Using Plant Based Milks for Coffee
In 2021, the marketing of dairy free milk options could change forever due to an Amendment that has been passed in the EU Parliament. Amendment 171 will restrict plant-based milks and other products from using packaging that is similar to dairy products, or from referring to dairy (e.g. 'Does not contain milk'). Crazy, right?
I personally do not agree with this amendment at all. I am a huge fan of dairy-free milk and I truly believe that the consumption of the amount of regular milk is neither sustainable nor healthy. For these reasons, I wanted to look at different options that are available on the market and share my experiences with you.
With the team at Röststätte, I have tested a number of plant-based alternatives to cow’s milk, including Coconut Milk, Rice milk, Pea milk, Oat milk, Soya milk and Almond milk. We tasted several options for all of these different milks, and provided a general score out of 10 for their functionality for milk coffees.*
*(A quick note - I am in no way affiliated with any plant milk companies, and all the below comments are just from the experience of myself and my colleagues. I have not named any particular companies or products, and rather am providing general feedback.)
Let’s start with…
I love coconut, especially coconut yogurt. Cooking with coconut milk gives a very tropical taste to all your deserts and even curries. However, I have not come across a coconut milk that goes well with coffee. For me, the acidity structure of the drink clashes with the taste of coffee and sometimes it even curdles. There are professional barista coconut drinks available, but so far none of them has convinced me.
I think rice milk is great for people with allergies as it has the lowest allergen rating of them all. But taste wise, again I have to say I am not a fan. Rice milk is very thin, watery and tastes a bit bland. The starchy vibe doesn’t do any good in combination with coffee and I would rather recommend it to be used with cereal than in a cappuccino. The drinks I made were flat, dry and bitter. It’s also quite hard to steam and the foam doesn’t last very long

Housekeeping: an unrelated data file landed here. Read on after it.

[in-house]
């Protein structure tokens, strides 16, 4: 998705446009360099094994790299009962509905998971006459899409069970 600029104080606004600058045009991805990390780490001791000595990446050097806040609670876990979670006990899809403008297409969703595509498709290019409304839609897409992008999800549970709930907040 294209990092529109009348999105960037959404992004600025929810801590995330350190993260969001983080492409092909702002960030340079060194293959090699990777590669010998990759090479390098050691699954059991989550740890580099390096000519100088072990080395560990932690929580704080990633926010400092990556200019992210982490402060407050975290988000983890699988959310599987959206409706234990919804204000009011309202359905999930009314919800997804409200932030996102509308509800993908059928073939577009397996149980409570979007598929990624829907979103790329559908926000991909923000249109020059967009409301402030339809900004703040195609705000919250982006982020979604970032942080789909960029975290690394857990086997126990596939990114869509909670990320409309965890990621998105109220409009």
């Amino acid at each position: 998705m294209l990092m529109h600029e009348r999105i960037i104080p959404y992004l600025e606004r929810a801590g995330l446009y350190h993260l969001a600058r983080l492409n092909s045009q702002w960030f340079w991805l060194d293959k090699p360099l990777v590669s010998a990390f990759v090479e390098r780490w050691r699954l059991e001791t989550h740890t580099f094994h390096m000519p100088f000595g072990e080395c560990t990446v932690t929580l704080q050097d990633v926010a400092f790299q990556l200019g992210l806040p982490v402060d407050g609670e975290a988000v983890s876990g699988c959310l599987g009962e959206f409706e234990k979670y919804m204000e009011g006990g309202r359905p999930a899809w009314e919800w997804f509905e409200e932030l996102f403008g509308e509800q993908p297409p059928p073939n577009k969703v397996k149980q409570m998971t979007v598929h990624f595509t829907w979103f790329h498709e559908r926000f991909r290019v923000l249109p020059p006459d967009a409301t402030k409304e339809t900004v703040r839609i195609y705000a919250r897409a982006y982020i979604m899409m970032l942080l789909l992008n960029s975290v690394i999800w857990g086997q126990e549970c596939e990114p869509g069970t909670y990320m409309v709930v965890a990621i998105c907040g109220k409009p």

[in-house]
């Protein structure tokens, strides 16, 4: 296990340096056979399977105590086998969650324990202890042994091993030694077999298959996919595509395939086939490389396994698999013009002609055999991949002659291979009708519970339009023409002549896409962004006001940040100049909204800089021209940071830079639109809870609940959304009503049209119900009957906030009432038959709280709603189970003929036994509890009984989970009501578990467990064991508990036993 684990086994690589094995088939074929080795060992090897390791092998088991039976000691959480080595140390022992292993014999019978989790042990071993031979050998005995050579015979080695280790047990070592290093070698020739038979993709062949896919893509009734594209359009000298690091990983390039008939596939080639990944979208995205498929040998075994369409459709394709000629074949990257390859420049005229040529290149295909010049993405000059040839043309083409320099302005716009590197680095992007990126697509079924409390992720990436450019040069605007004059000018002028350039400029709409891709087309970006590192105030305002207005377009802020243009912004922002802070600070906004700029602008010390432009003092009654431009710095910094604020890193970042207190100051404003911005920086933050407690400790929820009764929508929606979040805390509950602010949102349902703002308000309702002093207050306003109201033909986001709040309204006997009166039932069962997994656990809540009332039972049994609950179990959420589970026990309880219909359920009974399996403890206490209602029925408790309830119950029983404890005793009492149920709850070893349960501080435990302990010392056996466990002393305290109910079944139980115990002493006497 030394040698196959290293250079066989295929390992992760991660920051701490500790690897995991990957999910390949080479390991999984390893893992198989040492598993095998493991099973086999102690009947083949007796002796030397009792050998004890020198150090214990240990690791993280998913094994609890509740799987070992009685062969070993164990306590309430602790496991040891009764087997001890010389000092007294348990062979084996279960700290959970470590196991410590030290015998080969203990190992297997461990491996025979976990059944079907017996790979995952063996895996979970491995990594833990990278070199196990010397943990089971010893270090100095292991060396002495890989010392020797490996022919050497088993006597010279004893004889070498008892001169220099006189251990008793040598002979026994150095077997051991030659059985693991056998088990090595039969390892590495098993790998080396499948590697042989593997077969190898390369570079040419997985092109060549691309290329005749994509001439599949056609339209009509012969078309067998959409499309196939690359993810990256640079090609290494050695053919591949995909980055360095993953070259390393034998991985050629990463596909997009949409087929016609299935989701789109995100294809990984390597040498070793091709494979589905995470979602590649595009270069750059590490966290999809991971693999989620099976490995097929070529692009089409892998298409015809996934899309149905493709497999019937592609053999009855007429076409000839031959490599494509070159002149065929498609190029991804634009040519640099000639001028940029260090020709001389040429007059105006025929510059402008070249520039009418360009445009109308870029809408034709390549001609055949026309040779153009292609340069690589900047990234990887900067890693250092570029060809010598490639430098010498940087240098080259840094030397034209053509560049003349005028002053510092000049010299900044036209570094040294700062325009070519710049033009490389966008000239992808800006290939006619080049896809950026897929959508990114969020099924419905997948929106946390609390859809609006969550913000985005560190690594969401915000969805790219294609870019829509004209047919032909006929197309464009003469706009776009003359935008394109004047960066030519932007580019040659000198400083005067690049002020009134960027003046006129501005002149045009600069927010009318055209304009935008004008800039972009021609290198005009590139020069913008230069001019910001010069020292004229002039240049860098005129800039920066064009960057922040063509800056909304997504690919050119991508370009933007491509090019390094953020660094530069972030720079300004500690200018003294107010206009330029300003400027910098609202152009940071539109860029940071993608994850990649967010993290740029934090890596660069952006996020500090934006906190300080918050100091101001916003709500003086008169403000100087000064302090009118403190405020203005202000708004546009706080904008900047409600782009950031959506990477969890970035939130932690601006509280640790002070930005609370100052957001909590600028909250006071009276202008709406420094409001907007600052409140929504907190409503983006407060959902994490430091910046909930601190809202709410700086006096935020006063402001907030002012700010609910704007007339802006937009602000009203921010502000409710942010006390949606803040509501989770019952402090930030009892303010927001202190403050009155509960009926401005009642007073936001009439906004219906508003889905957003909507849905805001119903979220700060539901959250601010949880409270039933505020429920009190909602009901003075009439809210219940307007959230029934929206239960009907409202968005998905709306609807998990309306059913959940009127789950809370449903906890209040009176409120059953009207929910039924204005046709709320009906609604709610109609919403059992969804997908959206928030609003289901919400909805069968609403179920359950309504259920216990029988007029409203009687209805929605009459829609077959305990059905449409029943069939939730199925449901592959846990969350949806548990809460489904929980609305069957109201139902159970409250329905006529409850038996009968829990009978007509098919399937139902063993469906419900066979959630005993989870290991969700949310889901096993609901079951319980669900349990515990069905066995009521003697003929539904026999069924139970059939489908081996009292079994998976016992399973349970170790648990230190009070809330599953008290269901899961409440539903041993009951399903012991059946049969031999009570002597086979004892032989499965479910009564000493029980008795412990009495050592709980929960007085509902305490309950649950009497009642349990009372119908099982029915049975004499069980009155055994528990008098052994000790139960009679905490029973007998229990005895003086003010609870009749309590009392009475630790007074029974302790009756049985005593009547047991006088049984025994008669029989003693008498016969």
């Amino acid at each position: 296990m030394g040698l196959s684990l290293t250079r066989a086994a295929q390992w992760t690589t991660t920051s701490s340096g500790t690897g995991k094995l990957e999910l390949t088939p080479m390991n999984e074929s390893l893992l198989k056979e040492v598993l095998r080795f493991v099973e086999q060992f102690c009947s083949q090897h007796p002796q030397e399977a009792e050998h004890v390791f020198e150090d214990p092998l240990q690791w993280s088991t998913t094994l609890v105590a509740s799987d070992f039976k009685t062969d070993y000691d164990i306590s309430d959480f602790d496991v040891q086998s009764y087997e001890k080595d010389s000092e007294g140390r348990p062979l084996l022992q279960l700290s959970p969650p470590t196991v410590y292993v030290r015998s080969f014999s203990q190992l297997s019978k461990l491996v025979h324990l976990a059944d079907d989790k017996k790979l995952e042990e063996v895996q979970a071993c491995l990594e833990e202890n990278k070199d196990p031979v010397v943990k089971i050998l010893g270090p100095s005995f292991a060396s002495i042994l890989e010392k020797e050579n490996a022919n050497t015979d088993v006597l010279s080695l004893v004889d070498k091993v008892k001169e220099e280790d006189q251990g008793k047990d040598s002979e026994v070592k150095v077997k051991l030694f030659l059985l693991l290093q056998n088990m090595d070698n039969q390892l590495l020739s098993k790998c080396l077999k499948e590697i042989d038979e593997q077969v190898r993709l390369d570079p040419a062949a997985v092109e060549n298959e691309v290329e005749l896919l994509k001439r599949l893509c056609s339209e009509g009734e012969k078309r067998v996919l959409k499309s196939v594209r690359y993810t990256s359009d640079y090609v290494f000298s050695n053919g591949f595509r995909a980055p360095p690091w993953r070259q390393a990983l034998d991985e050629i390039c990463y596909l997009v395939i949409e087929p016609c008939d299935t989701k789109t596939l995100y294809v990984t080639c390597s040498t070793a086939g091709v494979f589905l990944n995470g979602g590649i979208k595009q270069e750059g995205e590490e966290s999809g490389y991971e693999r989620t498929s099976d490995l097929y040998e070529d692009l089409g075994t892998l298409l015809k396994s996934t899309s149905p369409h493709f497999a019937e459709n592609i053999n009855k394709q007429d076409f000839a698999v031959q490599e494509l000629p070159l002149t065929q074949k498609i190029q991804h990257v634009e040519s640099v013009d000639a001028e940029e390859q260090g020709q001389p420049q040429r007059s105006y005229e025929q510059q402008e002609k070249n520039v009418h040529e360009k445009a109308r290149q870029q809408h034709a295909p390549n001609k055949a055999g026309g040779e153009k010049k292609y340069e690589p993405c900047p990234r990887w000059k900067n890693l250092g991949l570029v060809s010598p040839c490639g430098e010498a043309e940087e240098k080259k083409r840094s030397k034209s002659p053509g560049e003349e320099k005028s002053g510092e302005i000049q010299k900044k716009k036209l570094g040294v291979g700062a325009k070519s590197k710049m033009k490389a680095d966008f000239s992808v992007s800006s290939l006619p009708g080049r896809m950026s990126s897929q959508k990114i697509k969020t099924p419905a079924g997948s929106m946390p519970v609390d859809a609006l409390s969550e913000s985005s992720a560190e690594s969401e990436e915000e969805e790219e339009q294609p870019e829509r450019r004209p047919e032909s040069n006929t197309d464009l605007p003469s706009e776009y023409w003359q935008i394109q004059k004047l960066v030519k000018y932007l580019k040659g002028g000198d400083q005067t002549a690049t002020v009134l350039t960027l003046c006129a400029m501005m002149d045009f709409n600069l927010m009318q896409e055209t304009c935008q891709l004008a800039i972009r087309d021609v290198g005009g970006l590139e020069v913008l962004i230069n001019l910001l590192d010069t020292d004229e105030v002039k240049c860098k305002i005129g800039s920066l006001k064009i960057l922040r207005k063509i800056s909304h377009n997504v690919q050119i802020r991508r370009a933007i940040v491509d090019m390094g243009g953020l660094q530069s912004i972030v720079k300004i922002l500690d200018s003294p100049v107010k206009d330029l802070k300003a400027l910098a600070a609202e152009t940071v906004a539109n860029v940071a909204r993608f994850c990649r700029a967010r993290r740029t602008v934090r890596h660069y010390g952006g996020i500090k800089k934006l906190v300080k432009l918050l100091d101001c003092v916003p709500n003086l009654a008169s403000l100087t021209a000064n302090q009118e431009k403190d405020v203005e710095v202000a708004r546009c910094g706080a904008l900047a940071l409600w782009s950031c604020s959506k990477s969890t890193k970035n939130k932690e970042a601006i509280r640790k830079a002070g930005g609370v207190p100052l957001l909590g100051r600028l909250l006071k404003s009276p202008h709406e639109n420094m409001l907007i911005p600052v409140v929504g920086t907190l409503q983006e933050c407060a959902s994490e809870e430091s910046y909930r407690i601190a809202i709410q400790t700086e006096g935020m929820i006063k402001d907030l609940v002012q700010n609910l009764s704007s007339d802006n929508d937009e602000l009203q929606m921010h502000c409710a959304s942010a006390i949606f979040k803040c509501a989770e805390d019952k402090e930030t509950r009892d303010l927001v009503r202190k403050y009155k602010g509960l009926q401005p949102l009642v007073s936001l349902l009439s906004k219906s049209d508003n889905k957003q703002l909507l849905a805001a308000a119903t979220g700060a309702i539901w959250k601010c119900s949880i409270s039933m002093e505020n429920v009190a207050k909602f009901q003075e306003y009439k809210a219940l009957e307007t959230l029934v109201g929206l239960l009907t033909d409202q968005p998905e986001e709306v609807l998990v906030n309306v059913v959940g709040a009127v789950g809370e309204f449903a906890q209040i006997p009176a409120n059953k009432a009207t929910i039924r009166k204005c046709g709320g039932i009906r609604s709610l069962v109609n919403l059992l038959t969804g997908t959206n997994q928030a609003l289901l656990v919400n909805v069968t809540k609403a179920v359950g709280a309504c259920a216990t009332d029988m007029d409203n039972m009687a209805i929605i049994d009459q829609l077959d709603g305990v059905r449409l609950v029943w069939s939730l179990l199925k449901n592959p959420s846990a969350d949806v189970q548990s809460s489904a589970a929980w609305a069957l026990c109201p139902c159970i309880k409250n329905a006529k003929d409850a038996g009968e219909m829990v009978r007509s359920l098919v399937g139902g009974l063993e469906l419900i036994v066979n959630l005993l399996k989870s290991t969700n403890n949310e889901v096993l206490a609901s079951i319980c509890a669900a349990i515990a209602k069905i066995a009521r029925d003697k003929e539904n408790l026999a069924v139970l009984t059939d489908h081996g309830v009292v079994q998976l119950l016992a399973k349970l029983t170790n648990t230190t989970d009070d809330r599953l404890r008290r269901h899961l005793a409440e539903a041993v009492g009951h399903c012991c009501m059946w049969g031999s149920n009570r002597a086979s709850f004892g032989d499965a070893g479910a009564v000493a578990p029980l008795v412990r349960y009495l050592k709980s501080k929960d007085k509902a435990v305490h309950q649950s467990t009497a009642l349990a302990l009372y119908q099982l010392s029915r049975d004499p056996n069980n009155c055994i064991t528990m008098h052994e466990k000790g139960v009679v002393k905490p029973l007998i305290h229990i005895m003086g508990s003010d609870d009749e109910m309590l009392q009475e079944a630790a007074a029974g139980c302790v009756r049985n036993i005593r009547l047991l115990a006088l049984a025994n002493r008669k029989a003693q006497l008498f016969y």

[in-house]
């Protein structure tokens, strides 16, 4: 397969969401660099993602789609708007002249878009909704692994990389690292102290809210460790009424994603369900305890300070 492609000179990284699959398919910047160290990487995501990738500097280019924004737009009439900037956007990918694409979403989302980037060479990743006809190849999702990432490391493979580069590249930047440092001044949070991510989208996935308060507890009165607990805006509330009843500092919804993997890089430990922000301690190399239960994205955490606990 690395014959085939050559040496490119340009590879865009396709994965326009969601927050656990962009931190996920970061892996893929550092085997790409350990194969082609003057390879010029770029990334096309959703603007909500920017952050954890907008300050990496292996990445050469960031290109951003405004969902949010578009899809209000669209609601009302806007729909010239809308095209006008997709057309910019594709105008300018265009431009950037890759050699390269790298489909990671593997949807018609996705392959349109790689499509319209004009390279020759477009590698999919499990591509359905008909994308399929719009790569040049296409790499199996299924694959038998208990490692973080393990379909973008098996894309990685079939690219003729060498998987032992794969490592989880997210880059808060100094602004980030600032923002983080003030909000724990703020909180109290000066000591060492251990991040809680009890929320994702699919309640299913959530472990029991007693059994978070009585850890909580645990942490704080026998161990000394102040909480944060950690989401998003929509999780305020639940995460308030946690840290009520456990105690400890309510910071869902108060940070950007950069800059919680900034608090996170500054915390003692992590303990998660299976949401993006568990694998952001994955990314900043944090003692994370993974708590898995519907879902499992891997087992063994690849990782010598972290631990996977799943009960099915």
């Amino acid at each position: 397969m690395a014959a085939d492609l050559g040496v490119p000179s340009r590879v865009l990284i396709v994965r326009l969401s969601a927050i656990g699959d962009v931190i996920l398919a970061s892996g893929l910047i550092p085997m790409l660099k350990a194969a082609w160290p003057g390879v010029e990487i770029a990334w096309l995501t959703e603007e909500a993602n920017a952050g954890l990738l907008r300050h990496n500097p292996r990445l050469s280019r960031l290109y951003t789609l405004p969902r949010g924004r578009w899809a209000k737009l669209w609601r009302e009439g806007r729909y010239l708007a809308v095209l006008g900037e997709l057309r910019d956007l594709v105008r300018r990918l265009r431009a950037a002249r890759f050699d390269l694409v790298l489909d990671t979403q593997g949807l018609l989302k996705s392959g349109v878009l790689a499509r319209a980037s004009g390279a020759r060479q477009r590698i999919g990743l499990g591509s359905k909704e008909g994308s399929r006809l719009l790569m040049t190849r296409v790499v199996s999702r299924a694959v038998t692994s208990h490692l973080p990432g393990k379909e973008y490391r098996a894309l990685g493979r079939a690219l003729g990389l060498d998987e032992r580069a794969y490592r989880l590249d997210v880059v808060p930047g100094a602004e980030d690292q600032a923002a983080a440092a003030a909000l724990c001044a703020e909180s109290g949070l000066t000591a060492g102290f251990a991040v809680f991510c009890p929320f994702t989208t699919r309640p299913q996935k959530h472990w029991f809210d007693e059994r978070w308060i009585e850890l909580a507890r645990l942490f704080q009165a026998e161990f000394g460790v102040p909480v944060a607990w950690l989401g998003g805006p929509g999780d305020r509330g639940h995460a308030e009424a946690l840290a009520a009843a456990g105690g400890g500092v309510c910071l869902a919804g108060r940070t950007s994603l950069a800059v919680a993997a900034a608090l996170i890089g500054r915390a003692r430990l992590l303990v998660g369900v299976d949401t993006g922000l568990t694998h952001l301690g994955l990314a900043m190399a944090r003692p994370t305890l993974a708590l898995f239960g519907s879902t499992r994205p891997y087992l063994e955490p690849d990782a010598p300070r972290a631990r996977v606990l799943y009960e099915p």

This is a completely new product to me and I have to admit, I had to get used to the idea. Once you do a blind tasting and forget that it is pea milk it actually tastes nice, foams beautifully and can add a creamy texture to your drink. It’s very good for people with food allergies as it contains neither wheat nor soy. The coffee qualities and the structure of the coffee can shine through, though I think that the sweetness tastes a little bit chemical.
The classic. The first alternative milk to conquer the world and in many countries, still number one. Generally, I don’t like how soy milk always has this really dry finish. I find that it foams very very thick and ‘blocky’, and often curdles when mixed with black coffee. Despite all this, this milk deserves respect as it led the way for so many other milks to come. So even if I don’t really agree with the taste experience you get with most soy milks, I would still give it 6 points as it has earned its place in the modern food shelves. 6/10
Aaaaand we have a winner. There is nothing as hot and hyped in the last years in Europe (and the rest of the world) than oat milk. First of all, the taste: itss creamy, itss kind of sweet and it carries the flavour of the coffee. Its foaming abilities are insane and the texture is like if you would land on a cloud.
Next fact: you are way cooler if you drink oat milk. It has literally become a lifestyle and for me it is the biggest example in showcasing how sustainability and food consciousness has arrived in day to day life.
At Roststatte, we easily sell as many oat drinks as normal milk and people are demanding it more and more.For me this milk definitely wins by far and the only minus i could say is, that it always has this little bit of a porridge vibe … but hey, I love porridge.
9.5/10 (most because of the porridge resemblance and foaming abilities)
This is a milk I actually only had to work with in Australia. Almond milk is quite thick, heavy and fatty so it will carry taste, but it also has a lot of bitterness which I didn’t really enjoy. It doesn’t foam very well either so with coffee I think it’s not a great match. I do, however, really enjoy it in other drinks like tea or chai latte.
If you want to know more about the situation in Europe regarding the plant milk regulations, check out Oatly's campaign here, or this link for more general information. You can also help to challenge Amendment 171 by signing this petition.
I hope you found this helpful and if you have any questions, don’t hesitate to ask me. Until then, happy plant milking.